Here’s a really simple way to make butternut squash soup. For even faster preparation, Trader Joe’s is selling frozen sliced leeks and most grocery stores are offering pre-cut chunks of squash. You can add your favorite herbs and spices or a splash of white wine for a little extra flair or a dollop of Greek yogurt for extra creaminess. I love it just like this and so do the kids!

Butternut Squash Soup

2 butternut squash

4 cups chicken or vegetable broth

1 cup sliced leeks

2 t grated ginger

salt and pepper to taste

Wash, dry and slice butternut squash in half lengthwise. Scoop out the seeds. Line one or two cookie sheets with foil and spray with non-stick spray. Pierce skin with fork a few times and place cut-side down on cookie sheet. Place in 400 degree oven for 60 minutes or until very tender. Let cool until easy to handle and then scoop the squash out of the skin and set aside. Heat 1 T olive oil in dutch oven or soup pot over low heat. Add sliced leeks and saute until tender, about 5 minutes. Add grated ginger and saute a minute or two more. Pour in broth, add squash, salt and pepper and blend until combined. Cover and cook on medium low for 20-30 minutes longer. If you want a thinner soup, add extra broth or water. Allow to cool a bit and then puree with an emulsion blender. (You can also place small batches in a regular blender, just be sure to let it cool first)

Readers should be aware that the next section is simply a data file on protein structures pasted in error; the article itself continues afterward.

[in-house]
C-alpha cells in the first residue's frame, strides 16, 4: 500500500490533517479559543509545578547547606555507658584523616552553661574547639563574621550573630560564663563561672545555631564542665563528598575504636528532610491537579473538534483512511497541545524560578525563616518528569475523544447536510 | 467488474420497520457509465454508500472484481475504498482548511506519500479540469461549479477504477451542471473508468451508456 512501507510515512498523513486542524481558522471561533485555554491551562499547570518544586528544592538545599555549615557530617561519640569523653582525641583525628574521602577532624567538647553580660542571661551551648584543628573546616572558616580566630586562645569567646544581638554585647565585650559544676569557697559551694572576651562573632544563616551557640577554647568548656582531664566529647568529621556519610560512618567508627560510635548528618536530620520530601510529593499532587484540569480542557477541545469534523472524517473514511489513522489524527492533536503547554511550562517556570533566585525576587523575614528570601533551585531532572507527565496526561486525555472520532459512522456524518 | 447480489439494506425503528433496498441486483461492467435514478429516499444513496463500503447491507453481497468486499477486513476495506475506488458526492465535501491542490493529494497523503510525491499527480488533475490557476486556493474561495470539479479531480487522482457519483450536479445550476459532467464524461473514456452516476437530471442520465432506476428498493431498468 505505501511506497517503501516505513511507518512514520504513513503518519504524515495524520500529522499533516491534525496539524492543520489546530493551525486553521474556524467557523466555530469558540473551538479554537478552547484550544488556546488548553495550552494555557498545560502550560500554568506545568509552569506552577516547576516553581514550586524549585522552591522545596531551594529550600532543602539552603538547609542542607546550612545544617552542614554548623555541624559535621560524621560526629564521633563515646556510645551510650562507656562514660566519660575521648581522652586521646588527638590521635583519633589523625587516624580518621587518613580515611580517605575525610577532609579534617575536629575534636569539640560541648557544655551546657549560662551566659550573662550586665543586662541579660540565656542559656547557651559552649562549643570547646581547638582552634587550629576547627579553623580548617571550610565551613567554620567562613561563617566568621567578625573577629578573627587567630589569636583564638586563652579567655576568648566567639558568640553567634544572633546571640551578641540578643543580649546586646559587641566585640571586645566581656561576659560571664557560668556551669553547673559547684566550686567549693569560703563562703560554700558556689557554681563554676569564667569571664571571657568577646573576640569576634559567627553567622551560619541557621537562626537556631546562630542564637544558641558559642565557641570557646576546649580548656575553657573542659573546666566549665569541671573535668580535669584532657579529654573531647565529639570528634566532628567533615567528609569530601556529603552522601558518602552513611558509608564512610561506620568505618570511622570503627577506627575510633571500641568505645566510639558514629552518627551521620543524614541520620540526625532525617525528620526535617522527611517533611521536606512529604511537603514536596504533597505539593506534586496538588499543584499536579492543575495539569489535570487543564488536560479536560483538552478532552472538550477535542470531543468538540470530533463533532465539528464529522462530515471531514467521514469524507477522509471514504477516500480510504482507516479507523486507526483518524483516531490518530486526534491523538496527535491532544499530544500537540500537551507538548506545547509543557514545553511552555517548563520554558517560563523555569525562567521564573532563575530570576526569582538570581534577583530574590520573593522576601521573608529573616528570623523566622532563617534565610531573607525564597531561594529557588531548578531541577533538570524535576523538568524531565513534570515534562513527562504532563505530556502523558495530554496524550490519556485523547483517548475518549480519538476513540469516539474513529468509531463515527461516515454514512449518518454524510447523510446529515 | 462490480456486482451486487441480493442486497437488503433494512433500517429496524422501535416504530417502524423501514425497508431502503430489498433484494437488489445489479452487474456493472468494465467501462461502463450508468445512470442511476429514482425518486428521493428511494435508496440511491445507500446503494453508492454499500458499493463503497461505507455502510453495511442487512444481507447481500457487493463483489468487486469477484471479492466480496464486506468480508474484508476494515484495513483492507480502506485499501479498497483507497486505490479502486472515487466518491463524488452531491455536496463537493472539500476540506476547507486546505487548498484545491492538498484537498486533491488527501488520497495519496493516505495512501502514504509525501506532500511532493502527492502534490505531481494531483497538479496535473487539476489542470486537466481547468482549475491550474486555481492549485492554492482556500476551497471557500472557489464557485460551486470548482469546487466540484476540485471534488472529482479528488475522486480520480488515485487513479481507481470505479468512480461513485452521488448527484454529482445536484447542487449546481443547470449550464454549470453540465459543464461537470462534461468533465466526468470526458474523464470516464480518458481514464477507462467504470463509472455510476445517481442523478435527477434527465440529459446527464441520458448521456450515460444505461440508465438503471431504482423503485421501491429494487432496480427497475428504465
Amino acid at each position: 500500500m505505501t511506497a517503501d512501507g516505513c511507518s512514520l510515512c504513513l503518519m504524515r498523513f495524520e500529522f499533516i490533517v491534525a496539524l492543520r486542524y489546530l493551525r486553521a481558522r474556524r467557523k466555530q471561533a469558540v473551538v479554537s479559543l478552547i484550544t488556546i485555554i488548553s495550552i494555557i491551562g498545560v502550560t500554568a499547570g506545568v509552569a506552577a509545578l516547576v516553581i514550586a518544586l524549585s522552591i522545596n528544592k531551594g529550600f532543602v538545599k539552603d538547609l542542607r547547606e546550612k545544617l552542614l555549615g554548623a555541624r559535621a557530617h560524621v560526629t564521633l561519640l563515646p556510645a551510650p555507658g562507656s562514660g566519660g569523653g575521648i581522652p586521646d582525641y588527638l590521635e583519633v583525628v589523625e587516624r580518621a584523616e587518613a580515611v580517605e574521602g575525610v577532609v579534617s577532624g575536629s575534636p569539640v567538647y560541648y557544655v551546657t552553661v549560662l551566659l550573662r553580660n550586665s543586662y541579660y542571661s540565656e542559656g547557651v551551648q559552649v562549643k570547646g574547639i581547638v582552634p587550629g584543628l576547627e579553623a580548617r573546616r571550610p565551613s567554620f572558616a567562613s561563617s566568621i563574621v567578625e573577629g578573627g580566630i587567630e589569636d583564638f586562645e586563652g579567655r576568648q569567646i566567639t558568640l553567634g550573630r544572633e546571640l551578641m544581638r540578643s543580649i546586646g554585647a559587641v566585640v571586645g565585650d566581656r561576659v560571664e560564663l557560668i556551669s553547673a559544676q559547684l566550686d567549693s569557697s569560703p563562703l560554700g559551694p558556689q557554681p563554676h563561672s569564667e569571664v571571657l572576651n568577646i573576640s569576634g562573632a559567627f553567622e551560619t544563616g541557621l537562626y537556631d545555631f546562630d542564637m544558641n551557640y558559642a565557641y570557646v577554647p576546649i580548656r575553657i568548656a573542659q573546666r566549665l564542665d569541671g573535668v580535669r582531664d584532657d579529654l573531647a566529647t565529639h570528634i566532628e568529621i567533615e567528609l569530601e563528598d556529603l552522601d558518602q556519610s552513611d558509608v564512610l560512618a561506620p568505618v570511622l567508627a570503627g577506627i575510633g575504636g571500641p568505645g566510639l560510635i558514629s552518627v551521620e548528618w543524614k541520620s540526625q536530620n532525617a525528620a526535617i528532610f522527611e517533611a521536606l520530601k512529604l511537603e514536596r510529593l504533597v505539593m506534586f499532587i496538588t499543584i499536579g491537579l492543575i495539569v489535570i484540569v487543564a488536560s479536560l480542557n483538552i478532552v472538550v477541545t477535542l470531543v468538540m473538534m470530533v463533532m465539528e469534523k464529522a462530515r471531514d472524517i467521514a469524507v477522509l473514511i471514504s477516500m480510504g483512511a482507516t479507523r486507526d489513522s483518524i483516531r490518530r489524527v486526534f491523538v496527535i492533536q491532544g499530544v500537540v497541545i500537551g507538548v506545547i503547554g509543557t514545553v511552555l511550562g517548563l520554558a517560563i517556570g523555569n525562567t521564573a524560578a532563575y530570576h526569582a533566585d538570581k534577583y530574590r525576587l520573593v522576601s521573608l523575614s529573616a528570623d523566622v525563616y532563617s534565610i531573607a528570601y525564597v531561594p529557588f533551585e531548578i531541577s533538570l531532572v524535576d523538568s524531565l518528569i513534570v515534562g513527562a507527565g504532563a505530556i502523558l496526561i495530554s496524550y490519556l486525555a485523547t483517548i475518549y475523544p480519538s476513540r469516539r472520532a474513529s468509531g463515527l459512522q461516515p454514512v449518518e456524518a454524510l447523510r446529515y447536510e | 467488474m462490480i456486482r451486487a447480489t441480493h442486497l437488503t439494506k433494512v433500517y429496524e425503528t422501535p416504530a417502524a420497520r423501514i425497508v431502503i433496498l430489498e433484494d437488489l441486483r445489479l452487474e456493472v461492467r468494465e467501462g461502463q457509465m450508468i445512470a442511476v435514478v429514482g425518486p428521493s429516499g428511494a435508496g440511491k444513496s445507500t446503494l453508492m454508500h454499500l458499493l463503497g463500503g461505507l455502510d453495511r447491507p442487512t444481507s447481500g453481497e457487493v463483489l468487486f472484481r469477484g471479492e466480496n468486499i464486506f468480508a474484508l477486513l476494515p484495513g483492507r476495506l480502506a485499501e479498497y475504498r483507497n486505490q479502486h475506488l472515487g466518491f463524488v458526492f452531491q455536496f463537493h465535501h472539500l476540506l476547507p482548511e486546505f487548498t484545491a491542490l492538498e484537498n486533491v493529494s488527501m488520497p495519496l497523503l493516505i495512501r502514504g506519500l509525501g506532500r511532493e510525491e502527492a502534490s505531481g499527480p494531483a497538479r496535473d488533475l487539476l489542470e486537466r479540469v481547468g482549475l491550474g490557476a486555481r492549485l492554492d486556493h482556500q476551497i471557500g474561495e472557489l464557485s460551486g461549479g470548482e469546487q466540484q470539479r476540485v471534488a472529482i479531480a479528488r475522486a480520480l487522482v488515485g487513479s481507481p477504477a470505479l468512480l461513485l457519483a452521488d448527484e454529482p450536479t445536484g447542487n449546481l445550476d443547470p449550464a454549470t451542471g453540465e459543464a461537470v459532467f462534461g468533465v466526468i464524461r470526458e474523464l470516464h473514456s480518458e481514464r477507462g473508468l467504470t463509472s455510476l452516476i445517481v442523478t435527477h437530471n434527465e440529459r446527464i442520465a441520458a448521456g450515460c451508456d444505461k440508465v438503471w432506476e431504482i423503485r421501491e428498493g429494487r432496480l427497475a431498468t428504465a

Spaghetti Squash with Peas

I’ve always shied away from spaghetti squash.  Every time I see it in a recipe or referenced in an article it seems to be paired with a marinara sauce…I guess the two together just don’t appeal to me.  Anyway, they are abundant right now and I feel guilty every time I pass them up in favor of my favorite butternut variety.  Yes, guilty, like the spaghetti squash is screaming, “What did I ever do to you? It wouldn’t kill you to give me a try!”  So, I decided to buy it, cook it, and then figure out what to do with it.